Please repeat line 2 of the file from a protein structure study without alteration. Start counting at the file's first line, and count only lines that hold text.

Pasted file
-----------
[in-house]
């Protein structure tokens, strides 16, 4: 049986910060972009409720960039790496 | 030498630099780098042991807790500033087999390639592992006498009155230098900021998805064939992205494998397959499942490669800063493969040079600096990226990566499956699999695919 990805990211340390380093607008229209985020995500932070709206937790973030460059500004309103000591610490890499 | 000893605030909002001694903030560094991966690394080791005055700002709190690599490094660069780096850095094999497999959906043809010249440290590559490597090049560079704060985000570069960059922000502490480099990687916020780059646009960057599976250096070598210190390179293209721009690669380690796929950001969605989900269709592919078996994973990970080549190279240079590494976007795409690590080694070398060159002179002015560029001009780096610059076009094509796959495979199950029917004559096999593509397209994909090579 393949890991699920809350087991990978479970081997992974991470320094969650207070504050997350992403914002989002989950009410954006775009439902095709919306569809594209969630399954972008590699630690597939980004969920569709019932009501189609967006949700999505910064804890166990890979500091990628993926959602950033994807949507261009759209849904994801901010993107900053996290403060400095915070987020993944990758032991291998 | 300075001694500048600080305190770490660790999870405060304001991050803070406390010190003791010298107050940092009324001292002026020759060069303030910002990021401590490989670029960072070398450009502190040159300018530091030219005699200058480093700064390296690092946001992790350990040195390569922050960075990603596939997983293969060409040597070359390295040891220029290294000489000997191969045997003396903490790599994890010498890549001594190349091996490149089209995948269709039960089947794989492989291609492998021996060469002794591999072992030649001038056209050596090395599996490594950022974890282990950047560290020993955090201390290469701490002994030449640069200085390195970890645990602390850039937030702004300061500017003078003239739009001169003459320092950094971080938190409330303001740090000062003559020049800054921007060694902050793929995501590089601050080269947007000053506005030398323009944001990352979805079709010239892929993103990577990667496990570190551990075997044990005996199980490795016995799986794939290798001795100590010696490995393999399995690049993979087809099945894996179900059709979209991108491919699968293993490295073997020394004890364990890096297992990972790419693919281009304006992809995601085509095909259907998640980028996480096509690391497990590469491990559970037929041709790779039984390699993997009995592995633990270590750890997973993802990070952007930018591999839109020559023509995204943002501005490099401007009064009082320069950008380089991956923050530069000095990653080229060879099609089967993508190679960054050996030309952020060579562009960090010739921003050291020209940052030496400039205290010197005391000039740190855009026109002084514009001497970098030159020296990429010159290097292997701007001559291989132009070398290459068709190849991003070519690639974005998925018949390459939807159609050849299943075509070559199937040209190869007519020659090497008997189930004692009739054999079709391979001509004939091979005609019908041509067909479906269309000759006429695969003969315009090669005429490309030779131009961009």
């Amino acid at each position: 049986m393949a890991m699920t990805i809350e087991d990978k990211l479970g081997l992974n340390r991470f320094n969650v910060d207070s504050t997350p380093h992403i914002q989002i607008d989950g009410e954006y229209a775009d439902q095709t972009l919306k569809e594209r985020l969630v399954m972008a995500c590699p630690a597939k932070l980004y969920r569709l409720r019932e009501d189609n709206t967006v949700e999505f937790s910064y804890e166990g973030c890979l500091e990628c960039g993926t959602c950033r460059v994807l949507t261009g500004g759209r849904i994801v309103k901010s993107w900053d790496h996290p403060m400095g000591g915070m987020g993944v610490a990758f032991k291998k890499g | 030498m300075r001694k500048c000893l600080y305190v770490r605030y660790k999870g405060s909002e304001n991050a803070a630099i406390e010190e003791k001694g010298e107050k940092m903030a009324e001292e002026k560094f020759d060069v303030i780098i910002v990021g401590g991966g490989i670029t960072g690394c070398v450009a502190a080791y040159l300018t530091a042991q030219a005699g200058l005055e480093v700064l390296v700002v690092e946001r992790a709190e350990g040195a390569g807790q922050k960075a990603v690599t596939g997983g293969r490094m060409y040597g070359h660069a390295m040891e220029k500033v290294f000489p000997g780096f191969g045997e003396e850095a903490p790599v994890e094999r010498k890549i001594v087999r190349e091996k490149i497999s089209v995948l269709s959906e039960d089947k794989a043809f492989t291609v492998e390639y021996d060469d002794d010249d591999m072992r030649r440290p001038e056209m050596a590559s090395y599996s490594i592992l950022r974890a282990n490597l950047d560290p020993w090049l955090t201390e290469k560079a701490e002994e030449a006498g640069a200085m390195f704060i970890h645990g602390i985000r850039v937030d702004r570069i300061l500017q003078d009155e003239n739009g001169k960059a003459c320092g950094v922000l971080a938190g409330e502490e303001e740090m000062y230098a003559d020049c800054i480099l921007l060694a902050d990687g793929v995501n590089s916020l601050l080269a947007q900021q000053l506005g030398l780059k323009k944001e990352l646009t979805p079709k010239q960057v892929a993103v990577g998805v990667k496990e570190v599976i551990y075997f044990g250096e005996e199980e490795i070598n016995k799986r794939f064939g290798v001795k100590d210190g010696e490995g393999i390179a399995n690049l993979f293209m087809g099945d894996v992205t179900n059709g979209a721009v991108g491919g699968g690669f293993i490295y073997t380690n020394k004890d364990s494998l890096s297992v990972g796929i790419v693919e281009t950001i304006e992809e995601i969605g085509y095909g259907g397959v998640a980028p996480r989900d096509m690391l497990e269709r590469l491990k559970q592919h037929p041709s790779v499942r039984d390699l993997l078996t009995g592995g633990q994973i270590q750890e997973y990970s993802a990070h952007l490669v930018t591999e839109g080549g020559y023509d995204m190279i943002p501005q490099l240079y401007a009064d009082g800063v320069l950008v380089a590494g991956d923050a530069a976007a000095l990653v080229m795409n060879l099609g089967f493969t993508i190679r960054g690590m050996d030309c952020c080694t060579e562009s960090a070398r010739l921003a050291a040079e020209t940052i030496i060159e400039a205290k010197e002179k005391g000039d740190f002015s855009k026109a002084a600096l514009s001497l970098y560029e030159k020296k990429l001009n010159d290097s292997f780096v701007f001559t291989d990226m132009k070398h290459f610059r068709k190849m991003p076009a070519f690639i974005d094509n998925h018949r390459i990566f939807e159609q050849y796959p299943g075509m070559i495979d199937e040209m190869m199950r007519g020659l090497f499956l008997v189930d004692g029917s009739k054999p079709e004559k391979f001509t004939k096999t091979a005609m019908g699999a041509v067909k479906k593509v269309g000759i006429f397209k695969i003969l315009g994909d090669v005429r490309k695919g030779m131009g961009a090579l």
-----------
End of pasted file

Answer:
């Protein structure tokens, strides 16, 4: 049986910060972009409720960039790496 | 030498630099780098042991807790500033087999390639592992006498009155230098900021998805064939992205494998397959499942490669800063493969040079600096990226990566499956699999695919 990805990211340390380093607008229209985020995500932070709206937790973030460059500004309103000591610490890499 | 000893605030909002001694903030560094991966690394080791005055700002709190690599490094660069780096850095094999497999959906043809010249440290590559490597090049560079704060985000570069960059922000502490480099990687916020780059646009960057599976250096070598210190390179293209721009690669380690796929950001969605989900269709592919078996994973990970080549190279240079590494976007795409690590080694070398060159002179002015560029001009780096610059076009094509796959495979199950029917004559096999593509397209994909090579 393949890991699920809350087991990978479970081997992974991470320094969650207070504050997350992403914002989002989950009410954006775009439902095709919306569809594209969630399954972008590699630690597939980004969920569709019932009501189609967006949700999505910064804890166990890979500091990628993926959602950033994807949507261009759209849904994801901010993107900053996290403060400095915070987020993944990758032991291998 | 300075001694500048600080305190770490660790999870405060304001991050803070406390010190003791010298107050940092009324001292002026020759060069303030910002990021401590490989670029960072070398450009502190040159300018530091030219005699200058480093700064390296690092946001992790350990040195390569922050960075990603596939997983293969060409040597070359390295040891220029290294000489000997191969045997003396903490790599994890010498890549001594190349091996490149089209995948269709039960089947794989492989291609492998021996060469002794591999072992030649001038056209050596090395599996490594950022974890282990950047560290020993955090201390290469701490002994030449640069200085390195970890645990602390850039937030702004300061500017003078003239739009001169003459320092950094971080938190409330303001740090000062003559020049800054921007060694902050793929995501590089601050080269947007000053506005030398323009944001990352979805079709010239892929993103990577990667496990570190551990075997044990005996199980490795016995799986794939290798001795100590010696490995393999399995690049993979087809099945894996179900059709979209991108491919699968293993490295073997020394004890364990890096297992990972790419693919281009304006992809995601085509095909259907998640980028996480096509690391497990590469491990559970037929041709790779039984390699993997009995592995633990270590750890997973993802990070952007930018591999839109020559023509995204943002501005490099401007009064009082320069950008380089991956923050530069000095990653080229060879099609089967993508190679960054050996030309952020060579562009960090010739921003050291020209940052030496400039205290010197005391000039740190855009026109002084514009001497970098030159020296990429010159290097292997701007001559291989132009070398290459068709190849991003070519690639974005998925018949390459939807159609050849299943075509070559199937040209190869007519020659090497008997189930004692009739054999079709391979001509004939091979005609019908041509067909479906269309000759006429695969003969315009090669005429490309030779131009961009």